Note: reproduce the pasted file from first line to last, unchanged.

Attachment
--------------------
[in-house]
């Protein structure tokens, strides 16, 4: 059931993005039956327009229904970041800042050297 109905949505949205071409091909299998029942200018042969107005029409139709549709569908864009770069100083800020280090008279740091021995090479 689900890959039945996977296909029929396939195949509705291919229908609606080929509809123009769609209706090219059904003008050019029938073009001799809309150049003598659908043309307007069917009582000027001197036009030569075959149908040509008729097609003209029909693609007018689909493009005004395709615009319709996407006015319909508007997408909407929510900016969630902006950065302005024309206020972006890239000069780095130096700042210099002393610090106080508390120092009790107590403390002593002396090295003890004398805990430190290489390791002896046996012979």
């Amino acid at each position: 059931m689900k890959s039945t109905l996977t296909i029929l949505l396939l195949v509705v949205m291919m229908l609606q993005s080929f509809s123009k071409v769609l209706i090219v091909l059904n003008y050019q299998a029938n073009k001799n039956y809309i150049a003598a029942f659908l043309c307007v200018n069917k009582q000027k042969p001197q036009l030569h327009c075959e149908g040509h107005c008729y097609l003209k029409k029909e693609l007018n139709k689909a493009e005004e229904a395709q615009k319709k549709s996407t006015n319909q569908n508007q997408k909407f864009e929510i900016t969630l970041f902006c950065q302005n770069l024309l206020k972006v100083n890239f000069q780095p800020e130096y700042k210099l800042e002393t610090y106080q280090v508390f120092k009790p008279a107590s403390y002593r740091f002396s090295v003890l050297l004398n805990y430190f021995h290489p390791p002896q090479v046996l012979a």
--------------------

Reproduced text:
[in-house]
């Protein structure tokens, strides 16, 4: 059931993005039956327009229904970041800042050297 109905949505949205071409091909299998029942200018042969107005029409139709549709569908864009770069100083800020280090008279740091021995090479 689900890959039945996977296909029929396939195949509705291919229908609606080929509809123009769609209706090219059904003008050019029938073009001799809309150049003598659908043309307007069917009582000027001197036009030569075959149908040509008729097609003209029909693609007018689909493009005004395709615009319709996407006015319909508007997408909407929510900016969630902006950065302005024309206020972006890239000069780095130096700042210099002393610090106080508390120092009790107590403390002593002396090295003890004398805990430190290489390791002896046996012979």
């Amino acid at each position: 059931m689900k890959s039945t109905l996977t296909i029929l949505l396939l195949v509705v949205m291919m229908l609606q993005s080929f509809s123009k071409v769609l209706i090219v091909l059904n003008y050019q299998a029938n073009k001799n039956y809309i150049a003598a029942f659908l043309c307007v200018n069917k009582q000027k042969p001197q036009l030569h327009c075959e149908g040509h107005c008729y097609l003209k029409k029909e693609l007018n139709k689909a493009e005004e229904a395709q615009k319709k549709s996407t006015n319909q569908n508007q997408k909407f864009e929510i900016t969630l970041f902006c950065q302005n770069l024309l206020k972006v100083n890239f000069q780095p800020e130096y700042k210099l800042e002393t610090y106080q280090v508390f120092k009790p008279a107590s403390y002593r740091f002396s090295v003890l050297l004398n805990y430190f021995h290489p390791p002896q090479v046996l012979a």